What You Should Know About the California Consumer Privacy Act
The Office of the California Attorney General submitted the final proposed regulations under the California Consumer Privacy Act (CCPA) on June 1. Though the CCPA has granted California consumers robust privacy protections since the beginning of the year, the Attorney General’s office was not allowed to take any enforcement actions for the first 6 months of the year. As of July 1, those restrictions lifted—meaning companies found breaking the law could face big lawsuits.
Under the CCPA, consumers are granted new rights regarding their data:
- The right to know
- The right to delete
- The right to opt-out of the sale of your personal information
Privacy Protections for Consumers
CCPA went into effect on January 1 of this year, the first law in the United States to create a comprehensive set of rules around consumer data. Under the law, consumers are entitled to know their personal information may be shared with third parties, and how. They also have a right to request platforms to delete this data or abstain from selling their personal information.
Additionally, California residents have the right to be notified and the right to equal services and price, meaning they cannot be discriminated against based on their choice to exercise these rights.
If a website has minors under the age of 16 among its users, the business is required to obtain consent from either a minor or their parent before it can sell or disclose their personal information to third parties.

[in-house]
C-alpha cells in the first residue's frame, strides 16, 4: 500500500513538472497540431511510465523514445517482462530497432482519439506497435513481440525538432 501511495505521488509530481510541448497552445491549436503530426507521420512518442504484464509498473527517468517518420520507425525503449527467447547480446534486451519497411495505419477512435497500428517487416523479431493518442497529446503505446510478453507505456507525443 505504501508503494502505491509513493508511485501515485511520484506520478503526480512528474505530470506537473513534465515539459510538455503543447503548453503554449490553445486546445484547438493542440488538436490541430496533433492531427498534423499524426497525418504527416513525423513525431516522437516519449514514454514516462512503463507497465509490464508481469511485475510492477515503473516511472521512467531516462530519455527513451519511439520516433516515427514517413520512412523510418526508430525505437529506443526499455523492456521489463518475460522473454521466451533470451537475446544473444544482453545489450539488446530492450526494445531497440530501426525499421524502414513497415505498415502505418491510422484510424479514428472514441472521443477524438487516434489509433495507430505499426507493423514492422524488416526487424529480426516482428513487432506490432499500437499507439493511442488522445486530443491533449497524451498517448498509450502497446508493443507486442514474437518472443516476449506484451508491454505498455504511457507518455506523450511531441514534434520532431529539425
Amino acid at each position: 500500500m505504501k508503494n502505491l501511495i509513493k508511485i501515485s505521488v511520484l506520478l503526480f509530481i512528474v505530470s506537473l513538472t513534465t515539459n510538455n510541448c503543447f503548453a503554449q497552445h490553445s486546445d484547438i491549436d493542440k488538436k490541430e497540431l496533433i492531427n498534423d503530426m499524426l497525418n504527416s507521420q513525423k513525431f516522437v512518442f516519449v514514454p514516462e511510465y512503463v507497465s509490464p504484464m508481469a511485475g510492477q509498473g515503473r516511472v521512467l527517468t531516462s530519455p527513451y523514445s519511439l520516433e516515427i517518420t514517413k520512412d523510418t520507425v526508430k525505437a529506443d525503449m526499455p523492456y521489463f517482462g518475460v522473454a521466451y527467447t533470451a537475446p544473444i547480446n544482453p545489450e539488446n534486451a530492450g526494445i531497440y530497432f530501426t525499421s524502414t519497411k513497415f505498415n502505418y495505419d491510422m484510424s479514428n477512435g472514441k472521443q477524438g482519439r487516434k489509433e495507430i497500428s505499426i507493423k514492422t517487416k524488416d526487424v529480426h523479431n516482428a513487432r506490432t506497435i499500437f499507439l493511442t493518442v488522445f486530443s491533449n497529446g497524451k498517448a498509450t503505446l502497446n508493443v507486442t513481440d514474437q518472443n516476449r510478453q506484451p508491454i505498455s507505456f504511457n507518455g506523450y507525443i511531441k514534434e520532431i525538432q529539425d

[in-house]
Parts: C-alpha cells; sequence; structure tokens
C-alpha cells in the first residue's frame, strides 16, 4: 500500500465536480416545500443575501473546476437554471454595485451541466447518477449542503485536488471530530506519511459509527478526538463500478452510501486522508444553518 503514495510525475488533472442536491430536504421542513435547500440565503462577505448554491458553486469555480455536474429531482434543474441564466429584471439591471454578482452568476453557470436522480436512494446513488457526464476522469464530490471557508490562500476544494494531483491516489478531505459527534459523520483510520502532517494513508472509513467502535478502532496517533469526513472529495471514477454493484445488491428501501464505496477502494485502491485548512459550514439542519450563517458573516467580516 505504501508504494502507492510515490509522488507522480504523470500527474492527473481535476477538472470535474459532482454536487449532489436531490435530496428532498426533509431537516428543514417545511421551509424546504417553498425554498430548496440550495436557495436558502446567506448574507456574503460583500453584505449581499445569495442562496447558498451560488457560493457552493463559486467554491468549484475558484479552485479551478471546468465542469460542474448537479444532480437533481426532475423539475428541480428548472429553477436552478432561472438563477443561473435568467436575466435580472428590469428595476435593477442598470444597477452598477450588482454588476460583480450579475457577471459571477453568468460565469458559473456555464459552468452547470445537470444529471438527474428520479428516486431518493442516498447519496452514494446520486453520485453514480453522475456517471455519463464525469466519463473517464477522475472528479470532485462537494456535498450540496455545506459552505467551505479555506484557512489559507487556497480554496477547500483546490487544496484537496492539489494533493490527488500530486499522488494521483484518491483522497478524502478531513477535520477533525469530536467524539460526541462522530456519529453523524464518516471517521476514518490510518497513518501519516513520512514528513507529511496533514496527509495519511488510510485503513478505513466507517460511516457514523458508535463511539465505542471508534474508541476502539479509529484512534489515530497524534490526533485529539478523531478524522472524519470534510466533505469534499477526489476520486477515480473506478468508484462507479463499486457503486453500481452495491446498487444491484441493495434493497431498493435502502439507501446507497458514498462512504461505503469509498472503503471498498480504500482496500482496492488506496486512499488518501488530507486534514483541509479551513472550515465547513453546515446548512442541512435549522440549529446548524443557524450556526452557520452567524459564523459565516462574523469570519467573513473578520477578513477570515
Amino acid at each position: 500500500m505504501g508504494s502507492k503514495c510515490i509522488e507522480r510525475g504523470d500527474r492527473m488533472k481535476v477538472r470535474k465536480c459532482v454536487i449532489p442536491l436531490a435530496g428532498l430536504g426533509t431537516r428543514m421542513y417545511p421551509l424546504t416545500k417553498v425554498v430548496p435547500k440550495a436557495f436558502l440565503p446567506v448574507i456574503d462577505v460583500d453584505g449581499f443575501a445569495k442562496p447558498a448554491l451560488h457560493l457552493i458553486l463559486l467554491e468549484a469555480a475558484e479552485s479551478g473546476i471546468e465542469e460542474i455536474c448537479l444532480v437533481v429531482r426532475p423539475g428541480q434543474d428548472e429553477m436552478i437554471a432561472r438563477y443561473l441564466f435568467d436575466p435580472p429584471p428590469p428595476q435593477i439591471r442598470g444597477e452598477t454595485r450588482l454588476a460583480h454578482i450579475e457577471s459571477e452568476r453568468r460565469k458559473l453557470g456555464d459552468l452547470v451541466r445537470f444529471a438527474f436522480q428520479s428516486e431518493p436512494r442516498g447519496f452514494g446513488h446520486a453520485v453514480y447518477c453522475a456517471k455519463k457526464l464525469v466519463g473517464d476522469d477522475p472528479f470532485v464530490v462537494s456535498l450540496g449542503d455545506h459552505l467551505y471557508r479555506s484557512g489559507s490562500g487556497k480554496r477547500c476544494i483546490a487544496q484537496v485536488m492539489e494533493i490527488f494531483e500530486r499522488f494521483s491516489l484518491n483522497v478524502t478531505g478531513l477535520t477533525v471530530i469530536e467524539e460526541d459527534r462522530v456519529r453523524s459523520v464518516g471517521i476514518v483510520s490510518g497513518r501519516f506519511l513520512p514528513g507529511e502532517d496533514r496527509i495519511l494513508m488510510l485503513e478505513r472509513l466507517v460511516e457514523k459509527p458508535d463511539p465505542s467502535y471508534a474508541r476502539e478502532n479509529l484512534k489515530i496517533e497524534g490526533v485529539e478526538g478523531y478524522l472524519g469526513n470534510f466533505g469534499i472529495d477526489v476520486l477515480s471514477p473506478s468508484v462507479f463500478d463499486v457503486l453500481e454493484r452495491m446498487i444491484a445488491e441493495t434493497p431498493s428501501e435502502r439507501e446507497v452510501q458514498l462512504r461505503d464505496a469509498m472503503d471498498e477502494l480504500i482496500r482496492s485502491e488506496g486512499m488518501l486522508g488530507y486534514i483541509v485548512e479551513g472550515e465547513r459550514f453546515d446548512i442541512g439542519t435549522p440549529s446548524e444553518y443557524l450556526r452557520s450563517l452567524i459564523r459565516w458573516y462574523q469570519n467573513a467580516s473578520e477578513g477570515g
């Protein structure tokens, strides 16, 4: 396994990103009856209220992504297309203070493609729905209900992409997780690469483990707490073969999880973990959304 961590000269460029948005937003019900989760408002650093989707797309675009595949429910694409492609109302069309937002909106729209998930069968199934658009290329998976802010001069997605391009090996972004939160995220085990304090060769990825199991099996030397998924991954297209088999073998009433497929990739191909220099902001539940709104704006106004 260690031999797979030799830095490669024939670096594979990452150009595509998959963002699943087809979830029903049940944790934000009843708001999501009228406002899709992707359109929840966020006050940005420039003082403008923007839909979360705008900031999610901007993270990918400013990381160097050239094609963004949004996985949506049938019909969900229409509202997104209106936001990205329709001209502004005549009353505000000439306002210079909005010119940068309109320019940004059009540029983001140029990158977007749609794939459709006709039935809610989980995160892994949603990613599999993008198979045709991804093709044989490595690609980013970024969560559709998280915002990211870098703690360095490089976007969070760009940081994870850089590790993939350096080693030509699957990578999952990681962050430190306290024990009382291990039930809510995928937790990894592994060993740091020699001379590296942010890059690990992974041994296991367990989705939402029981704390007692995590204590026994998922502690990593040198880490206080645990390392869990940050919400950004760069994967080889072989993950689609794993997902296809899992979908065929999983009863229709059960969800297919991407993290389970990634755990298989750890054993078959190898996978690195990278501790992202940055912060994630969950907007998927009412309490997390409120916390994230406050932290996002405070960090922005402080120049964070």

When a Company Fails to Comply
This law applies to any for-profit business that sells the personal information of more than 50,000 California residents, has an annual gross revenue exceeding $25 million, or derives more than 50% of its revenue from selling the personal information of California residents. This means all the major U.S. social media companies must do more to protect you or face the consequences.
If a company is found breaking any of the regulations set out by the CCPA, it can face fines of up to $7,500 per violation and up to $750 per affected user in civil damages. If the company fixes any breaches of the CCPA within 30 days of receiving notice of its violations, it may be able to avoid these fines. However, with “per violation” and “per affected user” language, companies that do not or cannot fix the issue could see these penalties quickly pile up.
Additionally, under the CCPA, consumers now have the option to take action if their data is compromised in a breach of any sort. With many major companies facing mass hacks each year, having the right to fight back when one’s data is compromised is an important step forward for consumers.
“Knowledge is power, and in the internet age, knowledge is derived from data. Our personal data is what powers today’s data-driven economy and the wealth it generates. It’s time we had control over the use of our personal data. That includes keeping it private,” said California Attorney General Xavier Becerra in an October press release.
Businesses were required to finalize their CCPA compliance efforts by July 1.
To find out what Kershaw, Cook & Talley is doing to help California residents exercise their rights under the CCPA or to learn more about the act, give us a call at (916) 520-6639.